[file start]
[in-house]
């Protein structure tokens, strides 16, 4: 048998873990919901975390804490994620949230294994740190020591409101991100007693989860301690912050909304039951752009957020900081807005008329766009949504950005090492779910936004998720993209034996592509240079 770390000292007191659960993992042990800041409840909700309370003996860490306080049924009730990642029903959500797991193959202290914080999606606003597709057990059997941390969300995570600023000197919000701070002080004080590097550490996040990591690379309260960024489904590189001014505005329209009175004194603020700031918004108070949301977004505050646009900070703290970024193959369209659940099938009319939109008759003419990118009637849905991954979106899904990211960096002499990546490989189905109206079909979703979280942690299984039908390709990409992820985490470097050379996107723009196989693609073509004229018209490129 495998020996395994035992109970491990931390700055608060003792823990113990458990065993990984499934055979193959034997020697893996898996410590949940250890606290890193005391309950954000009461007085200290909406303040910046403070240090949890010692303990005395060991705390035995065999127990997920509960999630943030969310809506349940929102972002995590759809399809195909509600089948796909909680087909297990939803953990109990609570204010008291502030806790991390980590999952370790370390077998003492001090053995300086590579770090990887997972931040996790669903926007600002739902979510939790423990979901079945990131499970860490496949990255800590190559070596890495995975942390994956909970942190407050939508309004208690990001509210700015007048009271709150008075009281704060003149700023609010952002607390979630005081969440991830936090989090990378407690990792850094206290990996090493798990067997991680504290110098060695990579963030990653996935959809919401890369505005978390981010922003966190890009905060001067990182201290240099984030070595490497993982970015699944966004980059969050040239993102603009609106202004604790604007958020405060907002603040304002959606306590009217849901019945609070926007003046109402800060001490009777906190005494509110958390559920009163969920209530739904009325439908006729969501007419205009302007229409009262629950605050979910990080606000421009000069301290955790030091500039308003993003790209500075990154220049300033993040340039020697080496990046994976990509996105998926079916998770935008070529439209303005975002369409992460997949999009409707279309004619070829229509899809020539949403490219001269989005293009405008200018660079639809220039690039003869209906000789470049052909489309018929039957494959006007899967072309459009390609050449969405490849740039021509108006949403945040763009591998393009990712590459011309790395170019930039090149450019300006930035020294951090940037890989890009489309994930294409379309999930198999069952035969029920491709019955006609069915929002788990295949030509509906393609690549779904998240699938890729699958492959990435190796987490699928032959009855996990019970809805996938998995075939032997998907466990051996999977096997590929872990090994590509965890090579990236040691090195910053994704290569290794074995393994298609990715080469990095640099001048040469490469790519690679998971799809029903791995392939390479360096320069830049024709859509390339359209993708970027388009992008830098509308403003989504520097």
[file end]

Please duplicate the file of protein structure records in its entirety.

[in-house]
């Protein structure tokens, strides 16, 4: 048998873990919901975390804490994620949230294994740190020591409101991100007693989860301690912050909304039951752009957020900081807005008329766009949504950005090492779910936004998720993209034996592509240079 770390000292007191659960993992042990800041409840909700309370003996860490306080049924009730990642029903959500797991193959202290914080999606606003597709057990059997941390969300995570600023000197919000701070002080004080590097550490996040990591690379309260960024489904590189001014505005329209009175004194603020700031918004108070949301977004505050646009900070703290970024193959369209659940099938009319939109008759003419990118009637849905991954979106899904990211960096002499990546490989189905109206079909979703979280942690299984039908390709990409992820985490470097050379996107723009196989693609073509004229018209490129 495998020996395994035992109970491990931390700055608060003792823990113990458990065993990984499934055979193959034997020697893996898996410590949940250890606290890193005391309950954000009461007085200290909406303040910046403070240090949890010692303990005395060991705390035995065999127990997920509960999630943030969310809506349940929102972002995590759809399809195909509600089948796909909680087909297990939803953990109990609570204010008291502030806790991390980590999952370790370390077998003492001090053995300086590579770090990887997972931040996790669903926007600002739902979510939790423990979901079945990131499970860490496949990255800590190559070596890495995975942390994956909970942190407050939508309004208690990001509210700015007048009271709150008075009281704060003149700023609010952002607390979630005081969440991830936090989090990378407690990792850094206290990996090493798990067997991680504290110098060695990579963030990653996935959809919401890369505005978390981010922003966190890009905060001067990182201290240099984030070595490497993982970015699944966004980059969050040239993102603009609106202004604790604007958020405060907002603040304002959606306590009217849901019945609070926007003046109402800060001490009777906190005494509110958390559920009163969920209530739904009325439908006729969501007419205009302007229409009262629950605050979910990080606000421009000069301290955790030091500039308003993003790209500075990154220049300033993040340039020697080496990046994976990509996105998926079916998770935008070529439209303005975002369409992460997949999009409707279309004619070829229509899809020539949403490219001269989005293009405008200018660079639809220039690039003869209906000789470049052909489309018929039957494959006007899967072309459009390609050449969405490849740039021509108006949403945040763009591998393009990712590459011309790395170019930039090149450019300006930035020294951090940037890989890009489309994930294409379309999930198999069952035969029920491709019955006609069915929002788990295949030509509906393609690549779904998240699938890729699958492959990435190796987490699928032959009855996990019970809805996938998995075939032997998907466990051996999977096997590929872990090994590509965890090579990236040691090195910053994704290569290794074995393994298609990715080469990095640099001048040469490469790519690679998971799809029903791995392939390479360096320069830049024709859509390339359209993708970027388009992008830098509308403003989504520097």